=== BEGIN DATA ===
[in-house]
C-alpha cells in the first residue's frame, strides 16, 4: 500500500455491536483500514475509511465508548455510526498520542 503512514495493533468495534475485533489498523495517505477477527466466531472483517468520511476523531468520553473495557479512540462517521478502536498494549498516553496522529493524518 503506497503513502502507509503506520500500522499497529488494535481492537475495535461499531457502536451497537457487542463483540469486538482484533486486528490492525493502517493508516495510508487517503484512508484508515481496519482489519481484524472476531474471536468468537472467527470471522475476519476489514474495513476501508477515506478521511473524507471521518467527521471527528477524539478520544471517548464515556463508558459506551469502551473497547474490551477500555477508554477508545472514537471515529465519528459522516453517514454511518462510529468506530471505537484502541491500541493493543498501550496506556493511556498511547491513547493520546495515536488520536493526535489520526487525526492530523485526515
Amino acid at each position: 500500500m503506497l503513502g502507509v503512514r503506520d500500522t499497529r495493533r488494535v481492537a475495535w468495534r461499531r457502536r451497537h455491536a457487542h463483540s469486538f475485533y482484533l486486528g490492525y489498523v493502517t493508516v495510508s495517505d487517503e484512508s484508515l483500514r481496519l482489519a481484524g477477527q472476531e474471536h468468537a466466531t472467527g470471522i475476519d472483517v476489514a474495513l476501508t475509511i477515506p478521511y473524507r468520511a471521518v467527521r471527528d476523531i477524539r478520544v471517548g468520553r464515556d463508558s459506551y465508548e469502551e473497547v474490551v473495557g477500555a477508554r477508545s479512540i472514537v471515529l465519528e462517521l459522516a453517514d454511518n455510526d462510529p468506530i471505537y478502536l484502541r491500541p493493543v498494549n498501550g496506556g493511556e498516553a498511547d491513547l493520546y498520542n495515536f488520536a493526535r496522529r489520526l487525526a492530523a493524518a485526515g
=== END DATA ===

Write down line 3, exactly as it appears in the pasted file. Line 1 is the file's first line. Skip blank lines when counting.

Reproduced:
Amino acid at each position: 500500500m503506497l503513502g502507509v503512514r503506520d500500522t499497529r495493533r488494535v481492537a475495535w468495534r461499531r457502536r451497537h455491536a457487542h463483540s469486538f475485533y482484533l486486528g490492525y489498523v493502517t493508516v495510508s495517505d487517503e484512508s484508515l483500514r481496519l482489519a481484524g477477527q472476531e474471536h468468537a466466531t472467527g470471522i475476519d472483517v476489514a474495513l476501508t475509511i477515506p478521511y473524507r468520511a471521518v467527521r471527528d476523531i477524539r478520544v471517548g468520553r464515556d463508558s459506551y465508548e469502551e473497547v474490551v473495557g477500555a477508554r477508545s479512540i472514537v471515529l465519528e462517521l459522516a453517514d454511518n455510526d462510529p468506530i471505537y478502536l484502541r491500541p493493543v498494549n498501550g496506556g493511556e498516553a498511547d491513547l493520546y498520542n495515536f488520536a493526535r496522529r489520526l487525526a492530523a493524518a485526515g